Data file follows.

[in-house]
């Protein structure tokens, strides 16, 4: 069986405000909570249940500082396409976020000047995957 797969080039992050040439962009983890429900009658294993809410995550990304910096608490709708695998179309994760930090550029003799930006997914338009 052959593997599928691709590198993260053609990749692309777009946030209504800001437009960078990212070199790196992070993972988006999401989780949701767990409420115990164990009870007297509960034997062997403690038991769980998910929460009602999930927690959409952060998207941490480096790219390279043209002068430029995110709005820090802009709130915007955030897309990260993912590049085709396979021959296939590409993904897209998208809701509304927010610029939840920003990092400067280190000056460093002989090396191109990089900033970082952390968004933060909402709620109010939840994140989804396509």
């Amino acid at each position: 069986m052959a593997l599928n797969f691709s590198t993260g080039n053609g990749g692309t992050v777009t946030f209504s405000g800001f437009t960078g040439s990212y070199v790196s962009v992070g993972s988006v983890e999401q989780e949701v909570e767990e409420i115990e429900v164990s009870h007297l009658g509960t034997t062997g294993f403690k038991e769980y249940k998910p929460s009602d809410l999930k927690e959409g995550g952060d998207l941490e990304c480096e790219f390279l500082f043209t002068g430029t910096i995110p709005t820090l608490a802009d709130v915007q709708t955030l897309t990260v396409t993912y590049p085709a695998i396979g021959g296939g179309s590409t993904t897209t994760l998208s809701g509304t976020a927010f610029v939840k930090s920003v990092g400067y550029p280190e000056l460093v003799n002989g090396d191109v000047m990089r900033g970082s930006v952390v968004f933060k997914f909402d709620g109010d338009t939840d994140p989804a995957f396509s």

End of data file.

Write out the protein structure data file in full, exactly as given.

[in-house]
């Protein structure tokens, strides 16, 4: 069986405000909570249940500082396409976020000047995957 797969080039992050040439962009983890429900009658294993809410995550990304910096608490709708695998179309994760930090550029003799930006997914338009 052959593997599928691709590198993260053609990749692309777009946030209504800001437009960078990212070199790196992070993972988006999401989780949701767990409420115990164990009870007297509960034997062997403690038991769980998910929460009602999930927690959409952060998207941490480096790219390279043209002068430029995110709005820090802009709130915007955030897309990260993912590049085709396979021959296939590409993904897209998208809701509304927010610029939840920003990092400067280190000056460093002989090396191109990089900033970082952390968004933060909402709620109010939840994140989804396509």
């Amino acid at each position: 069986m052959a593997l599928n797969f691709s590198t993260g080039n053609g990749g692309t992050v777009t946030f209504s405000g800001f437009t960078g040439s990212y070199v790196s962009v992070g993972s988006v983890e999401q989780e949701v909570e767990e409420i115990e429900v164990s009870h007297l009658g509960t034997t062997g294993f403690k038991e769980y249940k998910p929460s009602d809410l999930k927690e959409g995550g952060d998207l941490e990304c480096e790219f390279l500082f043209t002068g430029t910096i995110p709005t820090l608490a802009d709130v915007q709708t955030l897309t990260v396409t993912y590049p085709a695998i396979g021959g296939g179309s590409t993904t897209t994760l998208s809701g509304t976020a927010f610029v939840k930090s920003v990092g400067y550029p280190e000056l460093v003799n002989g090396d191109v000047m990089r900033g970082s930006v952390v968004f933060k997914f909402d709620g109010d338009t939840d994140p989804a995957f396509s």